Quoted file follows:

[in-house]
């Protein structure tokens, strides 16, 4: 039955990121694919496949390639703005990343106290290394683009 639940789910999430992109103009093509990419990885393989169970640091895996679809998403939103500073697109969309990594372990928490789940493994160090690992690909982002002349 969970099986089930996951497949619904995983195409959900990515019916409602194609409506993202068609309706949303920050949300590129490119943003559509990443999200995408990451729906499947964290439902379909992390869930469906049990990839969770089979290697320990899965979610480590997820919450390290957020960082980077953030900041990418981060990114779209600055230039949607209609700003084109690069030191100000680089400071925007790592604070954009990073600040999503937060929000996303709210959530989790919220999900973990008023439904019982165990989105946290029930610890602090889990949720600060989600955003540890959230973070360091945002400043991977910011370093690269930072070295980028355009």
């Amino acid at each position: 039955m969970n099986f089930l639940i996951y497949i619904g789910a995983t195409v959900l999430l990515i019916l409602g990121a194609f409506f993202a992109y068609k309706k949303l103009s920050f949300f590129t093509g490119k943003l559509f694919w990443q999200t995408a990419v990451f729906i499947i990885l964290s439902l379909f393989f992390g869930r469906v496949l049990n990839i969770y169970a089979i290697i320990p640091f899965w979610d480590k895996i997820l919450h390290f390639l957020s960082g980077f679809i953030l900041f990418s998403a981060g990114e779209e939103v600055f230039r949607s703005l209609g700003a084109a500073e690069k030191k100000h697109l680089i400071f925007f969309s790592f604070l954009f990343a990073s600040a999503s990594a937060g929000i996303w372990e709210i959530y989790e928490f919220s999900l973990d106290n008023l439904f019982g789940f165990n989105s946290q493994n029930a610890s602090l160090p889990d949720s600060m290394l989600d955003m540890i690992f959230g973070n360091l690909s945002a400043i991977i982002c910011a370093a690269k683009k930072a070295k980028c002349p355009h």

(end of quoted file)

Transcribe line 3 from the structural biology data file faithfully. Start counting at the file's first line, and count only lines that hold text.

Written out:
């Amino acid at each position: 039955m969970n099986f089930l639940i996951y497949i619904g789910a995983t195409v959900l999430l990515i019916l409602g990121a194609f409506f993202a992109y068609k309706k949303l103009s920050f949300f590129t093509g490119k943003l559509f694919w990443q999200t995408a990419v990451f729906i499947i990885l964290s439902l379909f393989f992390g869930r469906v496949l049990n990839i969770y169970a089979i290697i320990p640091f899965w979610d480590k895996i997820l919450h390290f390639l957020s960082g980077f679809i953030l900041f990418s998403a981060g990114e779209e939103v600055f230039r949607s703005l209609g700003a084109a500073e690069k030191k100000h697109l680089i400071f925007f969309s790592f604070l954009f990343a990073s600040a999503s990594a937060g929000i996303w372990e709210i959530y989790e928490f919220s999900l973990d106290n008023l439904f019982g789940f165990n989105s946290q493994n029930a610890s602090l160090p889990d949720s600060m290394l989600d955003m540890i690992f959230g973070n360091l690909s945002a400043i991977i982002c910011a370093a690269k683009k930072a070295k980028c002349p355009h």